Wednesday, May 29, 2019
The Limits of American Destructiveness
Of course, it was a simple enough matter to pierce this veil of hypocritical politeness and to point out that the US, living far beyond its means, has only managed to survive by looting the rest of the world, but anyone who dared to do so would be ostracized, sanctioned, regime-changed, invaded and destroyed—whatever it took.
The US establishment has lavished its wrath on anyone who dared to oppose it ideologically, but it reserved its most extreme forms of malice for those who dared commit the cardinal sin of attempting to sell oil for anything other than US dollars. Iraq was destroyed for this very reason, then Libya. With Syria the juggernaut bogged down and stalled out; with Iran it is unlikely to ever get started.
Even the spineless European politicians are now forced to admit that US policies are designed to enrich certain American interests at the expense of their constituents; they understand by now that further denial would cause them further harm at the polls. Most insultingly to the American ego, US attempts at making Russia and China submit are being greeted with shrugs, titters and eye rolls. And now anybody who wants to can openly criticize the US and scheme behind its back.
How times have changed! US politicians and officials have abandoned all attempts at maintaining decorum and no longer disguise their rapacious, grasping ways. Instead of veiled threats, they now deploy big lies and fake threats. Focusing on the manufacture and dissemination of fakes, they have been attempting to use them to coerce obedience. There are the fake threats—Russian, Chinese, Iranian, North Korean, Cuban—that are used to call for discipline within NATO and for compliance with US unilateral sanctions.
There are also the fake (or false flag) events—a Boeing shot down over the Ukraine by “pro-Russian rebels”; the Skripal poisoning; fake chemical attacks in Syria preposterously blamed on the government; damaged oil tankers in UAE blamed on Iran. These fakes are being used as an an excuse to wreck everything—international security and trade agreements, the systems for insuring that these agreements are adhered to, and world trade.
Before the Americans would do their best to wreck anything that wasn’t theirs, then work to replace it with something that was theirs; but now they have nothing to offer as a replacement for what they are destroying. The only thing the US can offer China is Chinese victory in the trade war. China does not need the US, and this point is being rather loudly pounded home, not just by the Chinese government but by private companies and individuals as well.
First, there is a flood of countersanctions. In particular, a halt to the export of rare earth minerals will shut down electronics manufacturing and with it the entire US high tech sector. Then there are the bonuses to those who buy Huawei products and punishments for buying anything American, up to and including eating at McDonald’s. iPhones have been all but banned—not by the government but by peer pressure. Taking a trip to the US is now a firing offense. There is now a good chance that, caught up in this patriotic uplift, the Chinese are being prepared to make any sacrifice for the sake of outright victory in their trade war with the US.
But do the Americans still have the power to destroy? When Saddam Hussein decided to start selling oil for euros, the CIA organized a provocation that caused him to invade Kuweit as punishment for stealing Iraqi oil. This allowed the US to organize a gigantic expeditionary force with divisions from a large number of countries, including Syria and Egypt and pretty much all of NATO. After a decade of Hussein festering in place, a somewhat smaller coalition dealt him the coup de grâce, destroying Iraq in the process. The victims of the American invasion and occupation outnumber Saddam Hussein’s victims by orders of magnitude. Later, the same thing was done to Muammar Qaddafi, for similar reasons, and Libya is likely to remain as a ruin. There, some sort of minor coalition was cobbled together.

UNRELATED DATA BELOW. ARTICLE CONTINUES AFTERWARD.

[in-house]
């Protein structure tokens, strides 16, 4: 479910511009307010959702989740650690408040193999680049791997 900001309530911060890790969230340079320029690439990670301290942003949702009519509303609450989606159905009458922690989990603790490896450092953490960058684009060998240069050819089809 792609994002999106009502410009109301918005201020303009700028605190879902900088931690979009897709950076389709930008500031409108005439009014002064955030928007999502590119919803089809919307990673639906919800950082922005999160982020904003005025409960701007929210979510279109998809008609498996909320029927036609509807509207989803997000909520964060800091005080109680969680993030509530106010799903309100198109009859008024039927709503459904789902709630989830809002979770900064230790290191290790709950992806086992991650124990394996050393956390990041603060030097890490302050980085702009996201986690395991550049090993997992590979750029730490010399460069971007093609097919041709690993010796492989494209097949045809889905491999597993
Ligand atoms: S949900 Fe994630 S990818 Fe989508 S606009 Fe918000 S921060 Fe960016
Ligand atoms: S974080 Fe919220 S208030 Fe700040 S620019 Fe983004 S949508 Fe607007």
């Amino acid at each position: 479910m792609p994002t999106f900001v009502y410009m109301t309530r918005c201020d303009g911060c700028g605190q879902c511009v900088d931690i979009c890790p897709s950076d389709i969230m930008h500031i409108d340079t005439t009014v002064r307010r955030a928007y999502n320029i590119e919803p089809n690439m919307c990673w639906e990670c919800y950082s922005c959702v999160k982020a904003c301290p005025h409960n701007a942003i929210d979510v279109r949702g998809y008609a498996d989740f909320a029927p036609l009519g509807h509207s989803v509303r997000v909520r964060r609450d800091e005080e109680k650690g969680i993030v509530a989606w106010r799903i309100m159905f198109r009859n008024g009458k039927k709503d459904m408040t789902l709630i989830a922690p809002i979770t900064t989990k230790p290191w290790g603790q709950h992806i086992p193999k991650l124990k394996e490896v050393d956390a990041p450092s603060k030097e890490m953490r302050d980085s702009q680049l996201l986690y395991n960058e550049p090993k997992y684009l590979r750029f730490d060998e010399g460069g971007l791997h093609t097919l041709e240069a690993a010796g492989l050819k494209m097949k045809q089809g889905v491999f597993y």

But now the US finds that it urgently needs to knock out Iran because otherwise it will be too late. It is time to form a new coalition and Mike Pompeo has started racing around Eurasia. First off, he offended the Germans by canceling his state visit with Angela Merkel on a moment’s notice and without offering a reason. Instead, he flew to Baghdad—a perfect location for launching an attack on Iran, except that the Iraqi response was a message of solidarity with Iran, willingness to mediate the US-Iranian dispute, and consideration of a ban on US troops on Iraqi soil.
And so Mike flew to Sochi, where he met with Russian foreign minister Sergei Lavrov and, briefly, with Putin. Most likely, Putin told him where he can stuff his war plans, and so Mike canceled his planned trip to Moscow, to avoid having Sergei Lavrov wipe his feet on him again. And so Mike flew on to Europe, where he got a quick “no” on Iran from EU foreign policy head Federica Mogherini and an outright refusal to meet from the foreign ministers of France, Germany and Great Britain. And so Mike flew back to Washington. You can’t tell anything by looking at his smirking fat mug, but I am sure that he was crying on the inside.
US actions around the world can now be compiled into two lists. The first list is of what the US has succeeded or may yet succeed in wrecking. The second list is of what the US wants to or has been trying to wreck but won't be able to. There is no third list of what the US has managed to wreck and then make whole again. The challenge for the whole world is to move as many items as possible from the first list to the second list. There are many ways of going about doing this that do have a chance of working and one that doesn’t: negotiating with Americans. Because they lie and cheat and aren’t worth talking to.